I don’t usually make the trek out to a show in Minneapolis unless it’s at The Varsity for two reasons: first, it’s the closest venue to me and second, I know exactly what to expect with parking. In short my routine is intact and I don’t get thrown a curveball. However, I found myself making to drive out to The Cabooze because of August Burns Red, one of my favorite bands and one that I wouldn’t miss an opportunity to see, even if it messed with my routine. The band sold out the venue weeks before the show, similar to last year when they came though the Twin Cities, and I expected the exact same as last year: difficult parking, a sea of people, and walking in freezing only to leave sweating like I’ve been standing in the humid, midsummer sun for three and a half hours.
Crystal Lake opened the show promptly at 7pm with a statement: an aggressive and impressive drum solo that set the tone for a hard hitting set. This is the first time I’ve been exposed to Crystal Lake’s music (this is also their first time across North America on a tour) and the intensity of their performance sold me on them instantly. Not only did the band captivate and win over the audience with their stage presence, but their heavy music got a good part of the crowd rowdy early on. I always try to make it a point to see the entire lineup even if I haven’t heard of any of the openers before and Crystal Lake is a perfect example of why: I instantly became a fan.
Next up was veteran metalcore band Miss May I. I’ve seen this band headline The Cabooze, play Northern Invasion, and open for a few other bands, but for me this band does best in smaller club venues. The raw energy they carry on stage at smaller venues amplifies their sound and the intense crowds make their performance burst out of the venue. Their performance this time around was no different; even though they were second on the bill, they brought the best of their fast paced music which only amped up the crowd more. Playing a mix of old and new songs, their setlist for me was almost too short; the standard songs were in there (“Hey Mister, “Relentless Chaos”) but I was left wanting more.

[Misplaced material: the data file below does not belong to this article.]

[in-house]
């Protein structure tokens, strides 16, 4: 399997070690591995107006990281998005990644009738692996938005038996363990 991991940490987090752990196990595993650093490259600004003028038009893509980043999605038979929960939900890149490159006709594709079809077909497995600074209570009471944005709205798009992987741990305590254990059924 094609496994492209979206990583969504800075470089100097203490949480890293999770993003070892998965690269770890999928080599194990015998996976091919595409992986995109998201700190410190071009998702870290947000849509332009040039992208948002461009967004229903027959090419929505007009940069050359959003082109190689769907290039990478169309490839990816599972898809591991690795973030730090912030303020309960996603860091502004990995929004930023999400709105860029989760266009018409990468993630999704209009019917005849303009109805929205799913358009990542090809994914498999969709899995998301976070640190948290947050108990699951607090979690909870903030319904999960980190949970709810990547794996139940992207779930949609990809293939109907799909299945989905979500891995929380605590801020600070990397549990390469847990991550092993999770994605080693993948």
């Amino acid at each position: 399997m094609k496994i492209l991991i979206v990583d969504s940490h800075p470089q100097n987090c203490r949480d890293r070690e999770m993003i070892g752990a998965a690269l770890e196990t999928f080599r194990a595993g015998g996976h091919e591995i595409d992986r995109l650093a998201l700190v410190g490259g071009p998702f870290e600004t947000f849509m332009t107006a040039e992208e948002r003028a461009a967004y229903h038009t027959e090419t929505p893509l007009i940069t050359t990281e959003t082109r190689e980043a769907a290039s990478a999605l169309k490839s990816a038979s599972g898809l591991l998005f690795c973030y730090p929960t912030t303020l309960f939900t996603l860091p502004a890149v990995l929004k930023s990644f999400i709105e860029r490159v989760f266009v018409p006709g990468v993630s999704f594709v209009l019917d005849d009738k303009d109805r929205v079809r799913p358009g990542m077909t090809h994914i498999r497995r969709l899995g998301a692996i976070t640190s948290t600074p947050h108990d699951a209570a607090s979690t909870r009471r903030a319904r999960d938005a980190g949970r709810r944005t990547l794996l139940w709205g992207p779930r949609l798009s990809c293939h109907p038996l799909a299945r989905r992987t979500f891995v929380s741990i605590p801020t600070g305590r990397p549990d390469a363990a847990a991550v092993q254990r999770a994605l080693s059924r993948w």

Fit For A King took the stage shortly after Miss May I, and after seeing them perform part of their new album last fall, I was a little more than excited to catch them again. My only complaint about their set was how short it was. Between their intensity and the crowd more than matching it, their set flew by in a rush of breakdowns and insane stage presence. I thought their headlining set at Amsterdam Bar & Hall a war and a half ago was wild, but their set at The Cabooze topped it. Between the endless supply of crowdsurfers, guest spots by Crystal Lake and Miss May I, and band members jumping into the crowd, the band proved that they can own a sold out crowd.
Last but certainly not least, August Burns Red took the stage. I’ve seen this band countless times between headlining tours and festival spots and they always deliver a powerful set. Even with a lengthy discography, the band touches on every single record with the exception of their first, and Matt Greiner always delivers an incredibly technical and groovy drum solo. Honestly, what made me most excited to see them this time around was their live debut of their rendition of The Legend of Zelda theme, simply because that series is a personal favorite of mine. With that said, I can’t emphasize enough just how good August Burns Red is live; this band has perfected their craft and with every show can still manage to figure out how to make their performance refreshing and new. With a band as technically solid live as August Burns Red, it’s difficult to be critical of their performance. While I would love to see them headline a venue that isn’t The Cabooze one day, there’s just something special about watching them completely own this venue every time they come through, regardless of what their setlist is.
There are very few bands that have stuck with me since I started my concert going adventures over ten years ago. Bands come and go with breakups, line-up changes, deaths, and complete stylistic makeovers. As […]